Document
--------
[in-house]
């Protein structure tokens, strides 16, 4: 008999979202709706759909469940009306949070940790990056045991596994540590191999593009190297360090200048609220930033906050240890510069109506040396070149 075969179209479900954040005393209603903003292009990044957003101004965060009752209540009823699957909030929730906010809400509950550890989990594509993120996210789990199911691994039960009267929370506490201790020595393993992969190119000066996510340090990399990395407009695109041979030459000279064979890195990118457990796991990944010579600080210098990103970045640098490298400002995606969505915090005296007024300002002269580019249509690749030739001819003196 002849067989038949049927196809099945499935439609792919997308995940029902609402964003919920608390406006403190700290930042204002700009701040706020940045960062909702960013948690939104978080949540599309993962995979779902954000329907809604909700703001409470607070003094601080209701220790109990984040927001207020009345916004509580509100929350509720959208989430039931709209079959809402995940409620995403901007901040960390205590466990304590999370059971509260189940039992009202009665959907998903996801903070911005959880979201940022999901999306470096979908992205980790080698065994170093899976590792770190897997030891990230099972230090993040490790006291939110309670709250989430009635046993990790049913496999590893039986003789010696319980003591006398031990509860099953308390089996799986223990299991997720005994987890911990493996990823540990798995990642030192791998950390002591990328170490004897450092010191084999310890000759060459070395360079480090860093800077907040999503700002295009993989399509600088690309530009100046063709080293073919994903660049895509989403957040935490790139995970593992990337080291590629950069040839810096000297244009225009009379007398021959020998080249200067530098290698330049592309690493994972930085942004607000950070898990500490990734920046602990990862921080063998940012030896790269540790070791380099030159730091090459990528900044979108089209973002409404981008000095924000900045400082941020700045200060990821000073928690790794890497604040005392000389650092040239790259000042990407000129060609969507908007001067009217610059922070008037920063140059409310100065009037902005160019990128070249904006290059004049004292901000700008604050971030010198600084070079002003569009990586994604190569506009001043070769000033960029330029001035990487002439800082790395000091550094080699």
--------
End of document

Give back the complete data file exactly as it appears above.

[in-house]
């Protein structure tokens, strides 16, 4: 008999979202709706759909469940009306949070940790990056045991596994540590191999593009190297360090200048609220930033906050240890510069109506040396070149 075969179209479900954040005393209603903003292009990044957003101004965060009752209540009823699957909030929730906010809400509950550890989990594509993120996210789990199911691994039960009267929370506490201790020595393993992969190119000066996510340090990399990395407009695109041979030459000279064979890195990118457990796991990944010579600080210098990103970045640098490298400002995606969505915090005296007024300002002269580019249509690749030739001819003196 002849067989038949049927196809099945499935439609792919997308995940029902609402964003919920608390406006403190700290930042204002700009701040706020940045960062909702960013948690939104978080949540599309993962995979779902954000329907809604909700703001409470607070003094601080209701220790109990984040927001207020009345916004509580509100929350509720959208989430039931709209079959809402995940409620995403901007901040960390205590466990304590999370059971509260189940039992009202009665959907998903996801903070911005959880979201940022999901999306470096979908992205980790080698065994170093899976590792770190897997030891990230099972230090993040490790006291939110309670709250989430009635046993990790049913496999590893039986003789010696319980003591006398031990509860099953308390089996799986223990299991997720005994987890911990493996990823540990798995990642030192791998950390002591990328170490004897450092010191084999310890000759060459070395360079480090860093800077907040999503700002295009993989399509600088690309530009100046063709080293073919994903660049895509989403957040935490790139995970593992990337080291590629950069040839810096000297244009225009009379007398021959020998080249200067530098290698330049592309690493994972930085942004607000950070898990500490990734920046602990990862921080063998940012030896790269540790070791380099030159730091090459990528900044979108089209973002409404981008000095924000900045400082941020700045200060990821000073928690790794890497604040005392000389650092040239790259000042990407000129060609969507908007001067009217610059922070008037920063140059409310100065009037902005160019990128070249904006290059004049004292901000700008604050971030010198600084070079002003569009990586994604190569506009001043070769000033960029330029001035990487002439800082790395000091550094080699």